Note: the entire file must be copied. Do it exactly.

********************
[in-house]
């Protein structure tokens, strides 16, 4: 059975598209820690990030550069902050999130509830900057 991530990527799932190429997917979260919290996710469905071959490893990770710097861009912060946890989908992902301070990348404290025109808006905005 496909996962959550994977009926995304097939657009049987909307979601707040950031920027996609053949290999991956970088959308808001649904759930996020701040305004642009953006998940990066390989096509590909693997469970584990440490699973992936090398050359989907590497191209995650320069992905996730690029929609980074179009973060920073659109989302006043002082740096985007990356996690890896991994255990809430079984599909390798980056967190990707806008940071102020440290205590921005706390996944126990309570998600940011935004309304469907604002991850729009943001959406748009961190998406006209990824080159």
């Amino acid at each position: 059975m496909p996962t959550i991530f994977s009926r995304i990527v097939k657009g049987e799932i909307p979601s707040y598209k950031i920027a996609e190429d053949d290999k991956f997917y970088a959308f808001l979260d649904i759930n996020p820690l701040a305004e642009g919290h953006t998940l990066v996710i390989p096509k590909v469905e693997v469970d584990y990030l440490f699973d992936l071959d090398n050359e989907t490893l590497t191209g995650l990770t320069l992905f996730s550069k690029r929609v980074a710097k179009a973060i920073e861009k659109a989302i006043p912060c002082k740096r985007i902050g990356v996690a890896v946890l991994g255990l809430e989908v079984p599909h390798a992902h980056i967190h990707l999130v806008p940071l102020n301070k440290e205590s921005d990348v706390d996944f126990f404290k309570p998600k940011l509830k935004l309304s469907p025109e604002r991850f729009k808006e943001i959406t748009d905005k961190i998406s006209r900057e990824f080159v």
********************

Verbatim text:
[in-house]
């Protein structure tokens, strides 16, 4: 059975598209820690990030550069902050999130509830900057 991530990527799932190429997917979260919290996710469905071959490893990770710097861009912060946890989908992902301070990348404290025109808006905005 496909996962959550994977009926995304097939657009049987909307979601707040950031920027996609053949290999991956970088959308808001649904759930996020701040305004642009953006998940990066390989096509590909693997469970584990440490699973992936090398050359989907590497191209995650320069992905996730690029929609980074179009973060920073659109989302006043002082740096985007990356996690890896991994255990809430079984599909390798980056967190990707806008940071102020440290205590921005706390996944126990309570998600940011935004309304469907604002991850729009943001959406748009961190998406006209990824080159």
């Amino acid at each position: 059975m496909p996962t959550i991530f994977s009926r995304i990527v097939k657009g049987e799932i909307p979601s707040y598209k950031i920027a996609e190429d053949d290999k991956f997917y970088a959308f808001l979260d649904i759930n996020p820690l701040a305004e642009g919290h953006t998940l990066v996710i390989p096509k590909v469905e693997v469970d584990y990030l440490f699973d992936l071959d090398n050359e989907t490893l590497t191209g995650l990770t320069l992905f996730s550069k690029r929609v980074a710097k179009a973060i920073e861009k659109a989302i006043p912060c002082k740096r985007i902050g990356v996690a890896v946890l991994g255990l809430e989908v079984p599909h390798a992902h980056i967190h990707l999130v806008p940071l102020n301070k440290e205590s921005d990348v706390d996944f126990f404290k309570p998600k940011l509830k935004l309304s469907p025109e604002r991850f729009k808006e943001i959406t748009d905005k961190i998406s006209r900057e990824f080159v």